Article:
If you find yourself wondering who John Cholish is, you’re far from alone. After compiling a 7-1 record in the minor leagues – including a victory on the undercard of Strikeforce: Fedor vs. Silva – the Renzo Gracie product made his UFC debut at UFC 140, where he defeated Mitch Clarke by second round TKO. This would be the final victory of his career, as Cholish would then drop a decision to Danny Castillo during the UFC on FOX 3 undercard, lose to Gleison Tibau last night and retire from the sport. Another small fish in a big pond, whose career barely made a splash.

Perhaps fittingly, Cholish’s retirement may very well end up being the most significant part of his career. Cholish – who announced his intent to retire on Twitter shortly before the his fight – made it clear while speaking with MMAJunkie.com that the low paychecks that fighters in his position earn were his primary motivation for hanging up the gloves. Via MMAJunkie:

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MMA Manifesto Releases Total Career Earnings for 772 UFC Fighters

James Toney UFC MMA walkout shirt
(Ladies and gentleman, #69. There is no God.) 

I am going to apologize right from the get-go, Potato Nation, because as I’m writing this, I’m also trying to wrap my brain around the fight I just saw on Super Fight League’s latest installment of Friday Fight Nights and it’s all but completely crippling my ability to focus on my actual task.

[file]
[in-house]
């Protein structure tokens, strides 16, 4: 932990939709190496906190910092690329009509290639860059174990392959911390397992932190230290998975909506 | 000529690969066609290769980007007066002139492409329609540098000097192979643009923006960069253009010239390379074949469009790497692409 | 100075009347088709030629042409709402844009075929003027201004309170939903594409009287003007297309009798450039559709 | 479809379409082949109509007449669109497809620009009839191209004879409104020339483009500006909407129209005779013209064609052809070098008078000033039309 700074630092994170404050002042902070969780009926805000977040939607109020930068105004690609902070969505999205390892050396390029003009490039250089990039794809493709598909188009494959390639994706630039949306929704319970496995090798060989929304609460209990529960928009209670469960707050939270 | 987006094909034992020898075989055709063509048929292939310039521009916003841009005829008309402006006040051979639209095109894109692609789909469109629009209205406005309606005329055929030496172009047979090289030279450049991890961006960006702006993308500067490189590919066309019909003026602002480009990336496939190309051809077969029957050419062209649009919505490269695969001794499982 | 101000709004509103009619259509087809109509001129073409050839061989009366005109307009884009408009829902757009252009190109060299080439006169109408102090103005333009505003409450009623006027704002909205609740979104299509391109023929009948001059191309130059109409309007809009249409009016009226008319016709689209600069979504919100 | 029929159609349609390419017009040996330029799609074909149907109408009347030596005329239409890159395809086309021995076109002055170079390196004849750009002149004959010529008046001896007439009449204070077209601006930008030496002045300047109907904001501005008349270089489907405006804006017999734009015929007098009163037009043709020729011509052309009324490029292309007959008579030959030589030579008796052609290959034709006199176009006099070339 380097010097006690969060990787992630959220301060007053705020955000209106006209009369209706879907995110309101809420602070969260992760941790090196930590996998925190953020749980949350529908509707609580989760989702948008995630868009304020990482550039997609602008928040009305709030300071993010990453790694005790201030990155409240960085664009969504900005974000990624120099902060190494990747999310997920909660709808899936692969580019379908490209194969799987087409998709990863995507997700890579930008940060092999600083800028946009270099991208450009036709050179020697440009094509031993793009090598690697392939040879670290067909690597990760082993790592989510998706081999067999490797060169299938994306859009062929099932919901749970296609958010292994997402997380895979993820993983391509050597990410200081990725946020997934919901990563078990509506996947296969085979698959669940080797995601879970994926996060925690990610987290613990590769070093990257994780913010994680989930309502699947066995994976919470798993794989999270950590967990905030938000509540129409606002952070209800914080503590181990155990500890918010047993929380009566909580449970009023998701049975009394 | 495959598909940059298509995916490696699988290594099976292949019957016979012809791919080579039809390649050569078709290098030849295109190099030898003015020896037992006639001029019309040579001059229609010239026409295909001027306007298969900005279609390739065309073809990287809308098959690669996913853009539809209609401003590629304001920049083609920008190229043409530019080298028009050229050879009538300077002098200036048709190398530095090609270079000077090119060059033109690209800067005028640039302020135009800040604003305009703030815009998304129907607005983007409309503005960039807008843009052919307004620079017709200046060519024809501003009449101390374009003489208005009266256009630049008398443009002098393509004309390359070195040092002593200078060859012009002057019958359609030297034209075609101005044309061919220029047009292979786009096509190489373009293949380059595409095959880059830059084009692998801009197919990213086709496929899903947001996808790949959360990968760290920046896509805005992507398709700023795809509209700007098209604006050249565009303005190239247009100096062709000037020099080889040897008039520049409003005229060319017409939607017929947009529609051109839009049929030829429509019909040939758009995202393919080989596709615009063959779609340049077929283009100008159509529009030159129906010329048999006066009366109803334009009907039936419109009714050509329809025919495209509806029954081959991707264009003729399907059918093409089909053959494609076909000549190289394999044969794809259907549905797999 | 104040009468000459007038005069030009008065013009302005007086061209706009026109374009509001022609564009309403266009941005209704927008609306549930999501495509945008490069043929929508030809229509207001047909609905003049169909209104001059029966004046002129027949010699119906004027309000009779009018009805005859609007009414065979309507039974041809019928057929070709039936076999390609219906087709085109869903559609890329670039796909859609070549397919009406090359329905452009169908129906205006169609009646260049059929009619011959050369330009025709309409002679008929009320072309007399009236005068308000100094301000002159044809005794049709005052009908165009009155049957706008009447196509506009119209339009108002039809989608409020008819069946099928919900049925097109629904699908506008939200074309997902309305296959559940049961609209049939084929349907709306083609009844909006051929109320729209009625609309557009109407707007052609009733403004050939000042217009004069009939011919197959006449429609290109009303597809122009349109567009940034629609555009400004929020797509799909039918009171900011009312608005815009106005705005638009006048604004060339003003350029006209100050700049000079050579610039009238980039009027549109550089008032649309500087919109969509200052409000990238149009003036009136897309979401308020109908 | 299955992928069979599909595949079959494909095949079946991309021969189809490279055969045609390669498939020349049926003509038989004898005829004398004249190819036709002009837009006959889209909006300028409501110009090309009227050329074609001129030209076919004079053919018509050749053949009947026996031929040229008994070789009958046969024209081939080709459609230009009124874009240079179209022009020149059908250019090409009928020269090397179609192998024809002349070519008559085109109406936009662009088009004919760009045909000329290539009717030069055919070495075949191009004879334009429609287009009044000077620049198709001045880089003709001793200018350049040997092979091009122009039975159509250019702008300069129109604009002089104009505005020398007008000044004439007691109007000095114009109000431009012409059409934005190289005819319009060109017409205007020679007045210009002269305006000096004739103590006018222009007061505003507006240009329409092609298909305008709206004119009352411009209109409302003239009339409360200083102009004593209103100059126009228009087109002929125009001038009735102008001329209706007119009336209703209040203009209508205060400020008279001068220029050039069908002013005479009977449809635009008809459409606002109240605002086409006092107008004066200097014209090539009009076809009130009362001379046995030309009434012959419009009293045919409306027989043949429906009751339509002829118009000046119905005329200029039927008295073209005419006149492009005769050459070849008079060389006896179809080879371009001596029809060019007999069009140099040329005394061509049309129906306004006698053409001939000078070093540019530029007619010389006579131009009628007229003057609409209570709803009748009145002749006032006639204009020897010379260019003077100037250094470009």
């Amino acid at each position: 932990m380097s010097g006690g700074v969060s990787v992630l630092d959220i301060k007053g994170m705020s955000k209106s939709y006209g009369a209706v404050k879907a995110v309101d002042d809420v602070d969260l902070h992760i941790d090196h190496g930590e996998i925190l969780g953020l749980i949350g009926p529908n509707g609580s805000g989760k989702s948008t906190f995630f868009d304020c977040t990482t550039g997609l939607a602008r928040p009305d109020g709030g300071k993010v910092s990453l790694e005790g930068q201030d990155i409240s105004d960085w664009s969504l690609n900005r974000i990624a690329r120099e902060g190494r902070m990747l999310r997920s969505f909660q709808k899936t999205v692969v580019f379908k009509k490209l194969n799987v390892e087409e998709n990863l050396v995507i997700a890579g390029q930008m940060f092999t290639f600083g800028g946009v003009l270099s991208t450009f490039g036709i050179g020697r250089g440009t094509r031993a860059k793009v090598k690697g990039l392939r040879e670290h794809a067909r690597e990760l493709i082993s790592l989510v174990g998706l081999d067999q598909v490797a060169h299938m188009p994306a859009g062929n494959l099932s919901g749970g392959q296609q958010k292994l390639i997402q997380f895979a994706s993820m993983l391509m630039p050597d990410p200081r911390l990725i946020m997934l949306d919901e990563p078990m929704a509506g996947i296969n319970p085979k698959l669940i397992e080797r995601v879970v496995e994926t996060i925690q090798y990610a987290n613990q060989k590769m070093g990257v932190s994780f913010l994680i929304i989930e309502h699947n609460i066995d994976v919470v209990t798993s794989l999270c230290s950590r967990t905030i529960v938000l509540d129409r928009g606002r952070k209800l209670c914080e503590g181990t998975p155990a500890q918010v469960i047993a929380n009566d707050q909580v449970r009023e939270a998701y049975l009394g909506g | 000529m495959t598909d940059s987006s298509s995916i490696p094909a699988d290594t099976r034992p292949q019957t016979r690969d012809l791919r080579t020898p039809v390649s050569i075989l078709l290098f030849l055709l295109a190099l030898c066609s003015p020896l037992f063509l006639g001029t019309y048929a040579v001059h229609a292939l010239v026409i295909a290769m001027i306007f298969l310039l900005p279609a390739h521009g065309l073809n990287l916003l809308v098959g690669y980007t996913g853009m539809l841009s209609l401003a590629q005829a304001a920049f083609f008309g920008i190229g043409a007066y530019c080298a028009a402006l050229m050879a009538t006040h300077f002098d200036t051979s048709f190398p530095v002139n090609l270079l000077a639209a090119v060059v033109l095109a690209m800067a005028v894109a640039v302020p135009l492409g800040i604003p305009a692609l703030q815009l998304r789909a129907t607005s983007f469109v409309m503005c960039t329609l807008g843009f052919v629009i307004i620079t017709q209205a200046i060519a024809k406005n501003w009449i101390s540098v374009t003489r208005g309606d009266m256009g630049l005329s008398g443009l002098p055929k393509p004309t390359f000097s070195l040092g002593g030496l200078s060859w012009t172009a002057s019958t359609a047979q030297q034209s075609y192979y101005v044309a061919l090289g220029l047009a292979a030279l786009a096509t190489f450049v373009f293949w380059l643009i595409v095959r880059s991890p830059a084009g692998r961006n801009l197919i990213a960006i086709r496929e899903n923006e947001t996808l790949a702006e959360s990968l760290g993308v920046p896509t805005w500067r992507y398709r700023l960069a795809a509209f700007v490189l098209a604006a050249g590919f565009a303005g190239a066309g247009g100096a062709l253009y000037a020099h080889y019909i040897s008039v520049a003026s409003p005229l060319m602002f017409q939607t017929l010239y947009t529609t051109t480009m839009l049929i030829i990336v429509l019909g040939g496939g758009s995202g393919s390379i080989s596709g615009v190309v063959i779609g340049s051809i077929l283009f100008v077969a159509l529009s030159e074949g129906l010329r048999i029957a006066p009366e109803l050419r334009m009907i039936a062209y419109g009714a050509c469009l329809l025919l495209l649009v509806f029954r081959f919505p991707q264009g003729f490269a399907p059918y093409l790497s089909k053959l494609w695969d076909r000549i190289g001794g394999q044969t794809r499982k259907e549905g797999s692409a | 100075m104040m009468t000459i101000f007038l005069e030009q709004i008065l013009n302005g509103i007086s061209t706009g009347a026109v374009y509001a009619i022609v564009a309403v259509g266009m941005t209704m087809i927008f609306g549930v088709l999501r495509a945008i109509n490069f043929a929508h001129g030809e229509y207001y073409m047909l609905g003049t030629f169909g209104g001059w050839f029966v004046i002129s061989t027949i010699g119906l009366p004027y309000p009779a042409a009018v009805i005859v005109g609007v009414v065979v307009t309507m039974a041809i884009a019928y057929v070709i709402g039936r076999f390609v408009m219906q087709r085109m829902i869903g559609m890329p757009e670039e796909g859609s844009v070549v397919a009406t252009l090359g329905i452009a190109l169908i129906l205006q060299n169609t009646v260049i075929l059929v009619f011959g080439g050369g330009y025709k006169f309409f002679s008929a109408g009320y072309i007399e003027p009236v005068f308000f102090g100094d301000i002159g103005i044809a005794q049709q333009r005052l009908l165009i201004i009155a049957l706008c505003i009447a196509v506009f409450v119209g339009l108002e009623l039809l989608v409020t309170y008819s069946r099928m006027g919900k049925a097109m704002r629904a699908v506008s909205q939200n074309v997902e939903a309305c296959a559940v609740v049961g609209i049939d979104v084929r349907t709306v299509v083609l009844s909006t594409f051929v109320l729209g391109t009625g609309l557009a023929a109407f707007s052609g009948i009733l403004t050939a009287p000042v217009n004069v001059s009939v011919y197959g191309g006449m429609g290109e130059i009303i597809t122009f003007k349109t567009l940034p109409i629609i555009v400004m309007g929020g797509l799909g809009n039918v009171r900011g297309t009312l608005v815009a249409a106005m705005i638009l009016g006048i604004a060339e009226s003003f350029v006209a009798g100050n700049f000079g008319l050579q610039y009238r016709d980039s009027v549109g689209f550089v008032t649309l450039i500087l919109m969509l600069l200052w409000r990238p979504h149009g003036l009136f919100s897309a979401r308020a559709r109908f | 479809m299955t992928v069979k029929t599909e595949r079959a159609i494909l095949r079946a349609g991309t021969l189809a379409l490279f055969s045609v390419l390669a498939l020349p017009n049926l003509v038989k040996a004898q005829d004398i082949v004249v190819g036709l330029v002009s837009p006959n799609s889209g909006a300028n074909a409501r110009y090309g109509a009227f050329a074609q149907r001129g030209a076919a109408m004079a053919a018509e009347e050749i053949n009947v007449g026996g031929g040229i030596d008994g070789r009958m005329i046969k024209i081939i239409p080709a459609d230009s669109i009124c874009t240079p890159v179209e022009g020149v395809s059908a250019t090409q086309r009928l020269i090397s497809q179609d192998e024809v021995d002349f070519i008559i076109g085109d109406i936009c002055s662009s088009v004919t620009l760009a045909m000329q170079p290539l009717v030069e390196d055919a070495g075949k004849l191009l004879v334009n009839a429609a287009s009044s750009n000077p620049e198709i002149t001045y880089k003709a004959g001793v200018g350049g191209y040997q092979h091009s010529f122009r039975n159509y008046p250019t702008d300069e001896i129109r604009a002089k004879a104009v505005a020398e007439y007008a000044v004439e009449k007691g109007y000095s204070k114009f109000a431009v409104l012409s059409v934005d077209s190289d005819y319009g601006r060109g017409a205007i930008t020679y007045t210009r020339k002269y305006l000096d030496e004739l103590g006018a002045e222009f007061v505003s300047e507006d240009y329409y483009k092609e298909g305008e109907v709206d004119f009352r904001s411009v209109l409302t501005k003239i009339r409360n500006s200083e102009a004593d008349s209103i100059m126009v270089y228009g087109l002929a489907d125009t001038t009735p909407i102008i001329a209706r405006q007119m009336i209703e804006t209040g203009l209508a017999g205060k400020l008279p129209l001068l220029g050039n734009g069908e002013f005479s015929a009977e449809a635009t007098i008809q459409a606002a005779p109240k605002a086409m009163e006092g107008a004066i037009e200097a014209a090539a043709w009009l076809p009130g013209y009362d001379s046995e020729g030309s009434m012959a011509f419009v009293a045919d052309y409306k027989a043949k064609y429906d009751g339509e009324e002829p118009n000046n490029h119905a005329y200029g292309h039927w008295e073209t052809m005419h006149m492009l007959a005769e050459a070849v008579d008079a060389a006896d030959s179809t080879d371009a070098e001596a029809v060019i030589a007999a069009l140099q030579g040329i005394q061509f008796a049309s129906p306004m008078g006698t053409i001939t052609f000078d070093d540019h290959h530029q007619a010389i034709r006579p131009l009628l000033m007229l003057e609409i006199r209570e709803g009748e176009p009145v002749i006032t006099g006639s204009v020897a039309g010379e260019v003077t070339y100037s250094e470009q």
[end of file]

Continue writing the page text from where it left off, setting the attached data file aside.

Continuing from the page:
While I appreciate the new format that SFL has taken — forgoing freak show fights in mega stadiums in favor of local talent in scaled down arenas — to describe the skill level of some of SFL’s fighters as amateur would be a disservice to amateur MMA fighters around the world. I’m talking specifically, about the heavyweight clash between Virender Singh and Naveen Rao I just witnessed, in which Rao seemingly refused to even attempt to get back to his feet after being taken down, like Butterbean trapped in the YAMMA pit all over again. Singh, on the other hand, was content to dance around and throw one or two GnP shots at a time instead of finishing the fight outright, as if he was unaware of what to do when an opponent literally offers zero defense. Anyway, Rao tapped to strike (yes, it appeared to be just one) and then the camera cut to the crowd engaging in synchronized dance for approximately 3 minutes. BOLLYWOOD IS CRAZY.